But in order to abolish GP practice geographical boundaries, it has been necessary to create a pretext, or a series of pretexts. A narrative has been created and it has these elements: most people are happy with their GP; but some are not, and they should be able to have choice; GP practice boundaries constrain choice, they are old fashioned, anachronistic; there are a number of reasons why patients might want choice: to have a GP close to work, to register with a GP near their child’s school, to remain registered with their trusted GP should they move away; there might be a GP skilled in a disease in a practice outside their area; the only thing that is needed to make it all work is to sort out how visits will be done should the patient need one.

What this narrative leaves out are the two areas mentioned in (2) above: the systemic problems of patients living at a distance from their GP, and the problem of capacity. It also fails to mention the problems inherent in providing visits for people registered at a distance from their practice (see below).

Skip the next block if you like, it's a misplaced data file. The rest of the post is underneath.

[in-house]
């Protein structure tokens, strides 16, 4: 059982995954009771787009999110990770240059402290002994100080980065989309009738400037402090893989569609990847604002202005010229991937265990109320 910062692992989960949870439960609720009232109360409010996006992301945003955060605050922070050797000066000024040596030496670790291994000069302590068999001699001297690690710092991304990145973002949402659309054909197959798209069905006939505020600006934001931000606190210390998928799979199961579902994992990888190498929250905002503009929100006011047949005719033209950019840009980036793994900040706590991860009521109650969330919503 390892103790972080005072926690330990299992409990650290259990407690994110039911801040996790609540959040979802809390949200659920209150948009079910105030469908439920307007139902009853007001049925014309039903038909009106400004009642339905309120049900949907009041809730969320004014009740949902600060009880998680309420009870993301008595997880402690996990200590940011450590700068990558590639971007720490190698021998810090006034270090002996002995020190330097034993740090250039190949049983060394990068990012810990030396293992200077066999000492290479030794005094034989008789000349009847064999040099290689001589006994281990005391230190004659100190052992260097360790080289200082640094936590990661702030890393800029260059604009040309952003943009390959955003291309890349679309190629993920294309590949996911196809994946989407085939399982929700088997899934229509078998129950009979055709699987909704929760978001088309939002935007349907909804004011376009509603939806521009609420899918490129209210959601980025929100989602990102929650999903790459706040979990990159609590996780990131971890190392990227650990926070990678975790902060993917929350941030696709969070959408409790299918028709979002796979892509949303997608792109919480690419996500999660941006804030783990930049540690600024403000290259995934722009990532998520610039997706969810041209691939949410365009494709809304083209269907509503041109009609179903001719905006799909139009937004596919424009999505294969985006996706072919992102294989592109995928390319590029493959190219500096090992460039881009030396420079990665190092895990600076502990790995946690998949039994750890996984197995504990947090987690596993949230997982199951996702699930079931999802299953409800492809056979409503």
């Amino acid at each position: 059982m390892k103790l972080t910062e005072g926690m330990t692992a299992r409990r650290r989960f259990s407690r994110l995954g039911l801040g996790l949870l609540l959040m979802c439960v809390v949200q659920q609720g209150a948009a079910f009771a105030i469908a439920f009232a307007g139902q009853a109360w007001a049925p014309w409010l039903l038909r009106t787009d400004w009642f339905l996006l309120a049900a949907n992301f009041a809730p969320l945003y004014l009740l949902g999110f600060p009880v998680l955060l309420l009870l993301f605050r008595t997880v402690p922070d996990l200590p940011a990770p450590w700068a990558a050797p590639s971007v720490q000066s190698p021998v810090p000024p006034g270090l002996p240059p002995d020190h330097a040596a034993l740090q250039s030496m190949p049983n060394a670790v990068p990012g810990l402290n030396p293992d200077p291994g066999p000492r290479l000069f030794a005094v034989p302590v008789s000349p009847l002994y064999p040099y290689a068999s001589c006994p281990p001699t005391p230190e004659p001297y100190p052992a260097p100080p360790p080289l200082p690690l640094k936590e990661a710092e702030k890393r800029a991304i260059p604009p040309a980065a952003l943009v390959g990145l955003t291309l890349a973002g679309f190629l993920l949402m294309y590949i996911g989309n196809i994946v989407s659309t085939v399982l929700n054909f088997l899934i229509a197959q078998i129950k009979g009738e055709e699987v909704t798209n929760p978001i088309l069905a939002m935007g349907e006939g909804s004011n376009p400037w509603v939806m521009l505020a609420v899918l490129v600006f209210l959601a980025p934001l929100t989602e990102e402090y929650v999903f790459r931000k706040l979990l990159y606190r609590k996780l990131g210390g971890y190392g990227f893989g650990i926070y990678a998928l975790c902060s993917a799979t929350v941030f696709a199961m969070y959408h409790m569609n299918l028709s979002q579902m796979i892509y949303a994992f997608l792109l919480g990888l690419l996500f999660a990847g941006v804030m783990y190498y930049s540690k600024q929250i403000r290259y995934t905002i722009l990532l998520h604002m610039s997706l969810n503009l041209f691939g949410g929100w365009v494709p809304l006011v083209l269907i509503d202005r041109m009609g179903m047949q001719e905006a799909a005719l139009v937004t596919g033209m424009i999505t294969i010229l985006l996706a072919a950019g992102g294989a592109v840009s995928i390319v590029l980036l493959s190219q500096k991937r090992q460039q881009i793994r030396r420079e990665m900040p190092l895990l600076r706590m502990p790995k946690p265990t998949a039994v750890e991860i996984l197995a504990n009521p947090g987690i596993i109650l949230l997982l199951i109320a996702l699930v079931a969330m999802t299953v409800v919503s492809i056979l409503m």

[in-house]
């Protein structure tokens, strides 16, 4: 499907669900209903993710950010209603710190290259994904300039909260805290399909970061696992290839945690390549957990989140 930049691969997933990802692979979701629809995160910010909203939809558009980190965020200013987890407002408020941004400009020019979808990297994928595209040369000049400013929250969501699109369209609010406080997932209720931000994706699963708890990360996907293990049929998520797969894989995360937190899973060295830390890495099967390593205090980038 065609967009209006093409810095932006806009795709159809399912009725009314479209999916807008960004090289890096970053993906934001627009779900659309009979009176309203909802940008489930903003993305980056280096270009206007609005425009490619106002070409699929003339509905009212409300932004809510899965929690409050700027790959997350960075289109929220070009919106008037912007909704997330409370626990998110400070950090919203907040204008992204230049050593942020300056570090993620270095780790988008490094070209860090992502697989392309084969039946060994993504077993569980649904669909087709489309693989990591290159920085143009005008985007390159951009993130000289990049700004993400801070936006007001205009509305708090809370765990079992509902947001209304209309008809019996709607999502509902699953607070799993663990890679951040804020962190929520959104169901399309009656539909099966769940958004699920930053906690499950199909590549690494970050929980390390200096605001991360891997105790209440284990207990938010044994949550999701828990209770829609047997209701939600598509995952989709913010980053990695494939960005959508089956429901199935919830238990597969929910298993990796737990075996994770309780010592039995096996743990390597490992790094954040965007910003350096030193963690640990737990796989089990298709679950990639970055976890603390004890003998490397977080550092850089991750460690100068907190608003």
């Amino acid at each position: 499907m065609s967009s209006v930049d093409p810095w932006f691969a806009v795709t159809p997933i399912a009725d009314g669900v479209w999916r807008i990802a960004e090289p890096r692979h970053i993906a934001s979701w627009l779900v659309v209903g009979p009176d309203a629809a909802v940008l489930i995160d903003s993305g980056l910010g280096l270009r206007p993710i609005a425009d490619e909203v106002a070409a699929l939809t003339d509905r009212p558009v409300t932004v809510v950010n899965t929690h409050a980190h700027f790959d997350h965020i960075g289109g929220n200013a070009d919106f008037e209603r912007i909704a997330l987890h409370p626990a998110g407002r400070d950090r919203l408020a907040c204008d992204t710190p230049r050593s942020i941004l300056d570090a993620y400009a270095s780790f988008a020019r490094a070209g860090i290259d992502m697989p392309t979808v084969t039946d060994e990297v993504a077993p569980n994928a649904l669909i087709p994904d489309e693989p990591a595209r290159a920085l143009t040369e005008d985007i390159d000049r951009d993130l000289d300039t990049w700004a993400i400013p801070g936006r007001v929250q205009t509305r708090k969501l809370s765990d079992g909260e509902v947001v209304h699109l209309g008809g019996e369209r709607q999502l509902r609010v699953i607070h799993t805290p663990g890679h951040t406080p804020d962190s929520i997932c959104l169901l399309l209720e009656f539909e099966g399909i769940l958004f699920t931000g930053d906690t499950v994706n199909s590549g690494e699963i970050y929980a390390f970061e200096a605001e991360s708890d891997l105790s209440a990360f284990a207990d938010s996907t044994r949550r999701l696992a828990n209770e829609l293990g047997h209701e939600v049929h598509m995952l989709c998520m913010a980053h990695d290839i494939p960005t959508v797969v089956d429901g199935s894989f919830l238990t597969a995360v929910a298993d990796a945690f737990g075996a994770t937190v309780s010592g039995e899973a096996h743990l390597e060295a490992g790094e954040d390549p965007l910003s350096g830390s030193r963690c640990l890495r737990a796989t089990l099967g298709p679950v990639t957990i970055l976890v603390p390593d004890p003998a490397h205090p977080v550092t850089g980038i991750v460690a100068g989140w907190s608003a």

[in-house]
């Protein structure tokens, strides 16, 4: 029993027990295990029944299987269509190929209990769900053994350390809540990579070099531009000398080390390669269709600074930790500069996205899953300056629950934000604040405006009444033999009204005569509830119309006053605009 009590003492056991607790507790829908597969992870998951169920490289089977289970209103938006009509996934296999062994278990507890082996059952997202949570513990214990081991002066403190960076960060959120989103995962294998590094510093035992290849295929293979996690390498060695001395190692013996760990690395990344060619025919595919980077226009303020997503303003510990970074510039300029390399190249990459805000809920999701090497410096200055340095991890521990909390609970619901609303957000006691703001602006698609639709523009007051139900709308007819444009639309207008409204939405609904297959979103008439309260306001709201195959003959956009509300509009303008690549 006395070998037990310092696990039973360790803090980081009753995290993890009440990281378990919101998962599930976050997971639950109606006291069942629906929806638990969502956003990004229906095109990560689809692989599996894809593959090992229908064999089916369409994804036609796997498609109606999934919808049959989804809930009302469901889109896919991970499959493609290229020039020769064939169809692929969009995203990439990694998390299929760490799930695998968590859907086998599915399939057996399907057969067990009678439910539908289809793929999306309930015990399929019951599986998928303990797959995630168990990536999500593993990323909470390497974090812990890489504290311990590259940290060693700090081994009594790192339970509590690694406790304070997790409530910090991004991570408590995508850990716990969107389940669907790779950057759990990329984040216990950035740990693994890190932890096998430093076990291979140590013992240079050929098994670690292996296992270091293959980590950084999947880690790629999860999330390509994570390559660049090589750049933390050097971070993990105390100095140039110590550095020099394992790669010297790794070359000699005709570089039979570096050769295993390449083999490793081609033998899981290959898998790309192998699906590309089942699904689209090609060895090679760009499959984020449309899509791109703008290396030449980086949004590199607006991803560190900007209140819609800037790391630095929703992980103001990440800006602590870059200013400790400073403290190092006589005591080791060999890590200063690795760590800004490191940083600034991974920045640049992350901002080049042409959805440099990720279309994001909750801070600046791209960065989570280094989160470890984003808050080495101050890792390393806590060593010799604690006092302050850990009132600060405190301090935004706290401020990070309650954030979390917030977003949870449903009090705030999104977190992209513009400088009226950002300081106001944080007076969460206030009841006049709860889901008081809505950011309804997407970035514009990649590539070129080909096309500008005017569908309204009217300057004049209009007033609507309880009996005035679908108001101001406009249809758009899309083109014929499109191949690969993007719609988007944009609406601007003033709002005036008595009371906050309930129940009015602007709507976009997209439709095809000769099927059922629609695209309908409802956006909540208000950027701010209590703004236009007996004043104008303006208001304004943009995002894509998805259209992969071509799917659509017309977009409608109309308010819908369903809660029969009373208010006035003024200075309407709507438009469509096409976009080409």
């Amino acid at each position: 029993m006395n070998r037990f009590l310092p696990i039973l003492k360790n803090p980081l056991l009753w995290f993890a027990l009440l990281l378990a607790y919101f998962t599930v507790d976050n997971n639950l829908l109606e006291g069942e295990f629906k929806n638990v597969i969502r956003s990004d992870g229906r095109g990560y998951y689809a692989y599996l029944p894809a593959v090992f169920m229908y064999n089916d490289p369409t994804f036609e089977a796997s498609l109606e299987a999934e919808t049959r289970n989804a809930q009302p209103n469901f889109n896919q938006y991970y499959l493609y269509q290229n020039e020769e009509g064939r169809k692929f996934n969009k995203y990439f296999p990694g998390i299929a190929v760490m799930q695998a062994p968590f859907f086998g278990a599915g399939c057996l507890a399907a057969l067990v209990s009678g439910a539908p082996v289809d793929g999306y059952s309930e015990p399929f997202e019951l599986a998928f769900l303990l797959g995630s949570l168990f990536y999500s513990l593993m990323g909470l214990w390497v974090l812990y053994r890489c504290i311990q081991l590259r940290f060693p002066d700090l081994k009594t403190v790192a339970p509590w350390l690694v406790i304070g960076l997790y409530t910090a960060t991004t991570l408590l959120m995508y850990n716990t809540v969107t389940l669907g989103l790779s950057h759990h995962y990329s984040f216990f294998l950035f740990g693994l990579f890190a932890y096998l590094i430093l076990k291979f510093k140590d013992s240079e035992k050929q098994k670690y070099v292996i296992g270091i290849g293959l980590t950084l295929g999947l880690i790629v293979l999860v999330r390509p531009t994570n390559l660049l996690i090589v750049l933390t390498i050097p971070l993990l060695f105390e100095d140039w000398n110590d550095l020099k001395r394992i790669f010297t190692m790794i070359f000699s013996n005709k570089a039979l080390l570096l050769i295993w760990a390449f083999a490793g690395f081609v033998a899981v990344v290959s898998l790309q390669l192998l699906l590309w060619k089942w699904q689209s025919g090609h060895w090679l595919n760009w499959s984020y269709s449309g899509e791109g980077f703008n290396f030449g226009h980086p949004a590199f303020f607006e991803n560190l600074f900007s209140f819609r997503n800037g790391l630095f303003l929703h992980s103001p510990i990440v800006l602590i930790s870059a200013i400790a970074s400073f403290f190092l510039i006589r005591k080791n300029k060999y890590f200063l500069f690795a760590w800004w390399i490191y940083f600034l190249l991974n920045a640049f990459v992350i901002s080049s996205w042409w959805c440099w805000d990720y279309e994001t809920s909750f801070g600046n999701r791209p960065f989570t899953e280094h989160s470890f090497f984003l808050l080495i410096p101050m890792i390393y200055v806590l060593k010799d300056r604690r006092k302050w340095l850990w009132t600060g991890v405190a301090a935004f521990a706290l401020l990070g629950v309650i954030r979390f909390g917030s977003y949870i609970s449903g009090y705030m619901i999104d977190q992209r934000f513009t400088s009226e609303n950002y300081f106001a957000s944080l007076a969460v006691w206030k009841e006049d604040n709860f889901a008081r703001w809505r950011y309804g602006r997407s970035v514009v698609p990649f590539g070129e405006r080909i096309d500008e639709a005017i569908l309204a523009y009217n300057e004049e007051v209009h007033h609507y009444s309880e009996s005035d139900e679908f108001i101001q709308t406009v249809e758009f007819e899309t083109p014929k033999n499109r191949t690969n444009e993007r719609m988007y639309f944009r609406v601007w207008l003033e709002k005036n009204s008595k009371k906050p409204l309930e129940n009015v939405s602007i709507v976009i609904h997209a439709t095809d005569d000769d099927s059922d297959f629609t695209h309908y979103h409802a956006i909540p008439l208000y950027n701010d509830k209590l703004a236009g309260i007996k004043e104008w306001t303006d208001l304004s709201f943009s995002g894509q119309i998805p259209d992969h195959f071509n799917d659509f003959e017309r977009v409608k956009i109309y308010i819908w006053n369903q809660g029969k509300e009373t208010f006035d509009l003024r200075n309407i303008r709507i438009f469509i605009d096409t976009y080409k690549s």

4. Andy Burnham, then Secretary of State for Health, went to The King’s Fund in September 2009; in his speech he announced his Government’s intention to abolish GP boundaries within a year. He said this move would make a ‘good’ NHS ‘great’ (at least this is what the press reported; I have asked the DH to show me the press release for this occasion; thus far they have been unable to produce this). But what he said about this in his speech really amounted to nothing, it was meaningless to anyone who understands how general practice works (and does not work).

5. The (Labour) Government’s ‘consultation’ on the issue of choice of GP practice, launched in March 2010. If you look at this ‘consultation’ with a critical eye it is clear that it steered the readers towards responding in certain ways to the questionnaire. It used the narrative outlined in (3).